Alzheimer’s disease is a growing public health crisis in New Mexico. The impact of Alzheimer’s is projected to rise, and the most recent data show:
- 43,000 people aged 65 and older are living with Alzheimer’s in New Mexico.
- 12.8% of people aged 45 and older have subjective cognitive decline.
- 85,000 family caregivers bear the burden of the disease in New Mexico.
- 158 million hours of unpaid care provided by Alzheimer’s caregivers.
- $2.6 billion is the value of the unpaid care.
- $227 million is the cost of Alzheimer’s to the state Medicaid program.
These numbers show that a public health approach is necessary to lessen the burden and enhance the quality of life for those living with cognitive impairment and their families.
Learn more about New Mexico: Alzheimer’s Statistics, Cognitive Decline, Dementia Caregiving
Public health spotlight
In New Mexico, the Department of Health co-created a video public service announcement (PSA) on ways to protect brain health and distributed it throughout the state. The PSA was specially-made to allow other public health agencies to adopt it and adapt it for use in their communities.
View the full PSA.
Explore public health action against Alzheimer’s
Learn more about areas essential to addressing Alzheimer's from a public health perspective.
See Public Health Topics
State plan overview
In 2012, the Alzheimer’s Disease Task Force established by House Memorial 20 was convened by the New Mexico Aging and Long-Term Services Department to assess the impact of, and make recommendations for, Alzheimer’s disease and related dementias within the state. The Task Force was comprised of individuals from state agencies, health care providers, caregivers, individuals living with the disease, as well as representatives from academia and tribal organizations. After collecting input from public town hall meetings to inform plan recommendations, the Task Force published the New Mexico State Plan for Alzheimer’s Disease and Related Dementias in 2013.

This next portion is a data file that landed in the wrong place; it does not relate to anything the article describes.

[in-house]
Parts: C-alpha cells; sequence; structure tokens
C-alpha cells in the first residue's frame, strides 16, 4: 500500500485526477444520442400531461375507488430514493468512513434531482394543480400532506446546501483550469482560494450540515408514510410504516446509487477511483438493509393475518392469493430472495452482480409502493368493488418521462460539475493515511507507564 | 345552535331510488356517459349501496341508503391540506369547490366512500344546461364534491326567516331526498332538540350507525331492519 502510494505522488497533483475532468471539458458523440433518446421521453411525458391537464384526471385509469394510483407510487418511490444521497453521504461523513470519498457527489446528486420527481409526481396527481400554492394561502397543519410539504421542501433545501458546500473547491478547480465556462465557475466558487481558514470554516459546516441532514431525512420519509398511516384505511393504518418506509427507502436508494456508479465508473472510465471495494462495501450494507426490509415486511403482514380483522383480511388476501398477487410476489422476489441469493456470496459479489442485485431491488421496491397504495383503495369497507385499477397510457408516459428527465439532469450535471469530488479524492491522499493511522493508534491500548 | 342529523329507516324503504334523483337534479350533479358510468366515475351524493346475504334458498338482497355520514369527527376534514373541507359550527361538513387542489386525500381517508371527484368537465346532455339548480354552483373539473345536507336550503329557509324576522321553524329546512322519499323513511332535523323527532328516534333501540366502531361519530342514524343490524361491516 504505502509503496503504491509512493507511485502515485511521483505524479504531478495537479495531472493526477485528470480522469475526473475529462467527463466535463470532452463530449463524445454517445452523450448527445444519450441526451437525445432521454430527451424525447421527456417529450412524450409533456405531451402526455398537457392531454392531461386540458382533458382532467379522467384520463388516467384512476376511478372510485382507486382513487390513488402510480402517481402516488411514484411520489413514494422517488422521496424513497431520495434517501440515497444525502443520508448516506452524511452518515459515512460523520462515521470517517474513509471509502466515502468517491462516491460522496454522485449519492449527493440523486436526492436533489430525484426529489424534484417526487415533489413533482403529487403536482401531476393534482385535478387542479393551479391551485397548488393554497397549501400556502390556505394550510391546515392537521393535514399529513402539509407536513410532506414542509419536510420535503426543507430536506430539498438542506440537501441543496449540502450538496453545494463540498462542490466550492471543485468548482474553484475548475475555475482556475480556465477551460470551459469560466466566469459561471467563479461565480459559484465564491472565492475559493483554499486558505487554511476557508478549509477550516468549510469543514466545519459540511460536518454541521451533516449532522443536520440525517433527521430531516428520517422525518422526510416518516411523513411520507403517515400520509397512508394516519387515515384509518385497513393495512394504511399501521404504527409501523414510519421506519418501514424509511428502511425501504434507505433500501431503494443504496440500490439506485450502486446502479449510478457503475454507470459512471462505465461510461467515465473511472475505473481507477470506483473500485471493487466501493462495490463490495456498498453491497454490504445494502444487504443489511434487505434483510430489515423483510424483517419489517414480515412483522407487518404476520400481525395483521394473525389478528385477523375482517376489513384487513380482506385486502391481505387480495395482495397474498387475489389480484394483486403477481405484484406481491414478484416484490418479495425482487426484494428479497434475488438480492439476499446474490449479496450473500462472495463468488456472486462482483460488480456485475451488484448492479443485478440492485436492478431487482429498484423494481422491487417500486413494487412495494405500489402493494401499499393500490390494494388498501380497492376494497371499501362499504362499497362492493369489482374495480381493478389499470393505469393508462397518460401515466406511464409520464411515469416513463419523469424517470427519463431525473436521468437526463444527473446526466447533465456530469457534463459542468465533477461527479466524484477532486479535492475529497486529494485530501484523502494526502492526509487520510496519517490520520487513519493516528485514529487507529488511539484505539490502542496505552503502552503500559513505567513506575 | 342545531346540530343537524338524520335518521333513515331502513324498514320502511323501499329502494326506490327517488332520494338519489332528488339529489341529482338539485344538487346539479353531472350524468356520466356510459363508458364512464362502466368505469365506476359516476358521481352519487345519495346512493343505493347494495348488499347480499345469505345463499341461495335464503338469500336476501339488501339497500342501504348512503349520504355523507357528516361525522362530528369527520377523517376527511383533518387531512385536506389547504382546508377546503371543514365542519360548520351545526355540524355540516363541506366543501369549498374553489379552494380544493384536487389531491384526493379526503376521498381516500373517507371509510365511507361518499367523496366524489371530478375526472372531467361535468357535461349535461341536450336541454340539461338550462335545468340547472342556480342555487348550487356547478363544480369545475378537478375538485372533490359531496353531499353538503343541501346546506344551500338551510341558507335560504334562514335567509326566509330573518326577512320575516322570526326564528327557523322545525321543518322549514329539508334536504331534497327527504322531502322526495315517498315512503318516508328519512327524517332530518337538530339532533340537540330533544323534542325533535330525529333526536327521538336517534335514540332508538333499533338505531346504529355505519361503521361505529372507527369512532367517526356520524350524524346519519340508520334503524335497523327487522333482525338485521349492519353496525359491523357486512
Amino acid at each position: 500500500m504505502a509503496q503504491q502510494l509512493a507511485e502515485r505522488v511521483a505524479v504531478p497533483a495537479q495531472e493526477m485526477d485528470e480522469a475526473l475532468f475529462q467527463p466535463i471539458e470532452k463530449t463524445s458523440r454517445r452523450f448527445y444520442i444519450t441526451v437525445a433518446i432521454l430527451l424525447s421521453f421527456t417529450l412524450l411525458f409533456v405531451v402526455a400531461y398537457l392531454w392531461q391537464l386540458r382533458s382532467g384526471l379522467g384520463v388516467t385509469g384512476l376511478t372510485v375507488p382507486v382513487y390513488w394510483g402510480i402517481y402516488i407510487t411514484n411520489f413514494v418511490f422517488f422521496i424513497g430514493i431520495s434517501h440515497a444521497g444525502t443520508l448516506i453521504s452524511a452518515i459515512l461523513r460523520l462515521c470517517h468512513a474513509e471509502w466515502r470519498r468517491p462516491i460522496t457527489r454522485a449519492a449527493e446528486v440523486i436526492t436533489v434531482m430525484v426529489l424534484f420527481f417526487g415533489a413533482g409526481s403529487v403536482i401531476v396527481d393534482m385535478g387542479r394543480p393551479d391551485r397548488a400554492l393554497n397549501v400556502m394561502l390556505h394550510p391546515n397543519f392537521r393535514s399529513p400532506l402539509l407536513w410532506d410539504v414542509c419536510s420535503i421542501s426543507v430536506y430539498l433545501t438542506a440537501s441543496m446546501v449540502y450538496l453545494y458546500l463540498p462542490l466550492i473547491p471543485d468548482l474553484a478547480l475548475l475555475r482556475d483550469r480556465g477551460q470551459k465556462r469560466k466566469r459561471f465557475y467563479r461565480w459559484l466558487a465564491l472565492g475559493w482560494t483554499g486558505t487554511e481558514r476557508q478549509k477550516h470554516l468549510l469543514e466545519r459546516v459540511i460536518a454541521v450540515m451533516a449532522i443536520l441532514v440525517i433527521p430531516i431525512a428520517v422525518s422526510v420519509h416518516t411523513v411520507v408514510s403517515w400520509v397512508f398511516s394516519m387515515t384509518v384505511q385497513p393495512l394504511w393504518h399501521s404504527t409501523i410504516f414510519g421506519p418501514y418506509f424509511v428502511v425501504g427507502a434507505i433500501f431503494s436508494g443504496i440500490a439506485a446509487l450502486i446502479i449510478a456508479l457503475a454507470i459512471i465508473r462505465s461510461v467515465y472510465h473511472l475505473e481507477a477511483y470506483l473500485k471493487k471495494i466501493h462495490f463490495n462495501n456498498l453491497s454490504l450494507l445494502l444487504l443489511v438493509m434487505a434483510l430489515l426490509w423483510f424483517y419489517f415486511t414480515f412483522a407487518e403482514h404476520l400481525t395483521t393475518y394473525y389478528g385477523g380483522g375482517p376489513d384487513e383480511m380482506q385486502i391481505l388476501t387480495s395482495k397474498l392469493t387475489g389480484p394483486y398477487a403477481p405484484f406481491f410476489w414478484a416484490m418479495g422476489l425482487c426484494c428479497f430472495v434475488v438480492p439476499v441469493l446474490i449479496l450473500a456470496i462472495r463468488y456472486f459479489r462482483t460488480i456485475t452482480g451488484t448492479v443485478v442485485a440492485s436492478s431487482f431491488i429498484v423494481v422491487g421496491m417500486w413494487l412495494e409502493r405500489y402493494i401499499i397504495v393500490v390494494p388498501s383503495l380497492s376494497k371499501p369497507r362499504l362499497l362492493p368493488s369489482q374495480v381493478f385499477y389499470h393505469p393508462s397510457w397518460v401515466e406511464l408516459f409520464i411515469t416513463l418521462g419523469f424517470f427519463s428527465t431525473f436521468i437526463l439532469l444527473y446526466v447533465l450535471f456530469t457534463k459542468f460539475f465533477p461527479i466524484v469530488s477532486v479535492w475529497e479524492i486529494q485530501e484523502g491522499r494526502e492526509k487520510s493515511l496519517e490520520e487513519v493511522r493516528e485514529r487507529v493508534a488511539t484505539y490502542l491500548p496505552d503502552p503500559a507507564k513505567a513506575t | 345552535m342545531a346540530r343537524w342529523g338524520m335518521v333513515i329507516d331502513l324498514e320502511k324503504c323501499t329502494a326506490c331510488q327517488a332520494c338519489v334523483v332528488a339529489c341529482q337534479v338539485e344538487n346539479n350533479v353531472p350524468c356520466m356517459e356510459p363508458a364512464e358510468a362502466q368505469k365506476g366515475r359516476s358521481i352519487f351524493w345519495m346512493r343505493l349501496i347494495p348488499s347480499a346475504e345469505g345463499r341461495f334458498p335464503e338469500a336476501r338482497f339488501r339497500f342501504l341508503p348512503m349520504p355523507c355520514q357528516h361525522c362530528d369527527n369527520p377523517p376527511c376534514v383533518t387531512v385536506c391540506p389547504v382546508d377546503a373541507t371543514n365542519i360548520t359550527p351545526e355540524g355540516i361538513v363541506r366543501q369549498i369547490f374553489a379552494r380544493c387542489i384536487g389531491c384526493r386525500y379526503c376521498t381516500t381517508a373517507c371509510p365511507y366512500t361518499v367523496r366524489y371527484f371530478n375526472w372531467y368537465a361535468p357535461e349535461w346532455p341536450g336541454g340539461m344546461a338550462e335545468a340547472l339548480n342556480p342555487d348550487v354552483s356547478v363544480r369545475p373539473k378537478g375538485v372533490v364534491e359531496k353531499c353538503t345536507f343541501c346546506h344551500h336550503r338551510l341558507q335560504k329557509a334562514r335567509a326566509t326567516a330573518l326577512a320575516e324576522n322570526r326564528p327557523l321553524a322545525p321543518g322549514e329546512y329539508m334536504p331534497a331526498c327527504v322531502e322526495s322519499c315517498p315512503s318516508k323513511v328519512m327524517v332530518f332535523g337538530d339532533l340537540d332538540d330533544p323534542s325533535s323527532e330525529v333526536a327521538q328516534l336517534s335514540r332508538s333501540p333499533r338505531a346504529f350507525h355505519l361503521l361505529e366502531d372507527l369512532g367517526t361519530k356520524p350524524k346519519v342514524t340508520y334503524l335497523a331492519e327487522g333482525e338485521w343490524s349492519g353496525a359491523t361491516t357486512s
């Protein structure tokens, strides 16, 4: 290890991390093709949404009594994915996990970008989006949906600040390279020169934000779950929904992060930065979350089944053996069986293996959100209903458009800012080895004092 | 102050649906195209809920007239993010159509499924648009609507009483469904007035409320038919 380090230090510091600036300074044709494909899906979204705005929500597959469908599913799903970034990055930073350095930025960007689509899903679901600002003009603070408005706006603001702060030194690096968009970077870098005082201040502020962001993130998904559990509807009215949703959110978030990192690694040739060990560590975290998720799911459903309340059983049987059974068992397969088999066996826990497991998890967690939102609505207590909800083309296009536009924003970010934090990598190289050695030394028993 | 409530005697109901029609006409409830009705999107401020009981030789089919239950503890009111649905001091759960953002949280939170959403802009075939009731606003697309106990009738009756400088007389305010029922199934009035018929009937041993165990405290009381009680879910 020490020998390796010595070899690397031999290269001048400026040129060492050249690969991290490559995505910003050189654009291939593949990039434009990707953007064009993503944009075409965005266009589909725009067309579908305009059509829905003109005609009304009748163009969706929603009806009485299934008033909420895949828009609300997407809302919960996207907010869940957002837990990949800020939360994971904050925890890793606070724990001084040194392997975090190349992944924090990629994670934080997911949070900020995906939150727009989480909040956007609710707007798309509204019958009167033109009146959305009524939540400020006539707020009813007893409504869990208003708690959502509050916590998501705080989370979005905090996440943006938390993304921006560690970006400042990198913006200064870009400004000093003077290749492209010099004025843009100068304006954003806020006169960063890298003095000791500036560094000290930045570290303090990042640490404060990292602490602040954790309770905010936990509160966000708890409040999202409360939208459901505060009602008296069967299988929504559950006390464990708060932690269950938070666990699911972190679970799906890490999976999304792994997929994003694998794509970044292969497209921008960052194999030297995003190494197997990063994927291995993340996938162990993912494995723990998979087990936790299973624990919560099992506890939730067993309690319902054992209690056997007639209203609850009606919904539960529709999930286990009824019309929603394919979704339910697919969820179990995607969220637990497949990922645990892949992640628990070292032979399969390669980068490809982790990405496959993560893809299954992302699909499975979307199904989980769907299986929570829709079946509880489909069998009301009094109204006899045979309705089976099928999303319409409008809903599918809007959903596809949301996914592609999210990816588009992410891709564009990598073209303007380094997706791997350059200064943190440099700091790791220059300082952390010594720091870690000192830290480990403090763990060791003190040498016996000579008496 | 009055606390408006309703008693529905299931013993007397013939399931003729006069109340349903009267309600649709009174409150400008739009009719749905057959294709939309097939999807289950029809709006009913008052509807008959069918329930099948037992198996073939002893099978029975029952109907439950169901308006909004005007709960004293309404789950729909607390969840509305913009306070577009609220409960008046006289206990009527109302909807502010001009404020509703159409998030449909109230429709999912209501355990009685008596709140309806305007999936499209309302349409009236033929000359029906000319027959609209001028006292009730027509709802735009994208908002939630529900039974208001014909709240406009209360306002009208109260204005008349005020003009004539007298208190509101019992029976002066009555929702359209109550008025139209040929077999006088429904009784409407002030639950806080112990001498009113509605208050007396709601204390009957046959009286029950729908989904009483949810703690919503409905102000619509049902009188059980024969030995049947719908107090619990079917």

Resources for action
State and local public health agencies around the country are taking action against Alzheimer’s by implementing the Healthy Brain Initiative State and Local Public Health Partnerships to Address Dementia: The 2018-2023 Road Map. Public health practitioners can learn by example and find resources to help guide their response below.
New Mexico Implementation
|New Mexico Department of Health
||Educated the public about ways to protect brain health by developing three PSAs based on the Alzheimer’s Association’s 10 Ways to Love Your Brain campaign; PSAs began airing on local TV station in fall 2017 and have been adapted for other media markets.
|New Mexico Department of Health
||Improved support for caregivers of people living with dementia by co-marketing chronic disease self management courses and caregiving education programs; initial outreach resulted in more than 150 caregiver-participants.
|Department of Health
||New Mexico Department of Public Health’s September 2016 Employee Wellness newsletter (sent to 3,200 state employees) focused on healthy aging. It included basic information on education and support for family caregivers of people with Alzheimer’s and other dementias; the link between healthy lifestyle and brain health, with encouragement to use the ACL Brain Health Resource toolkit; and advance care planning (general).
|New Mexico Healthy Aging Collaborative
||New Mexico Healthy Aging Collaborative includes “cognitive health” as part of its multi-agency effort to support elders in New Mexico.
New Mexico Resources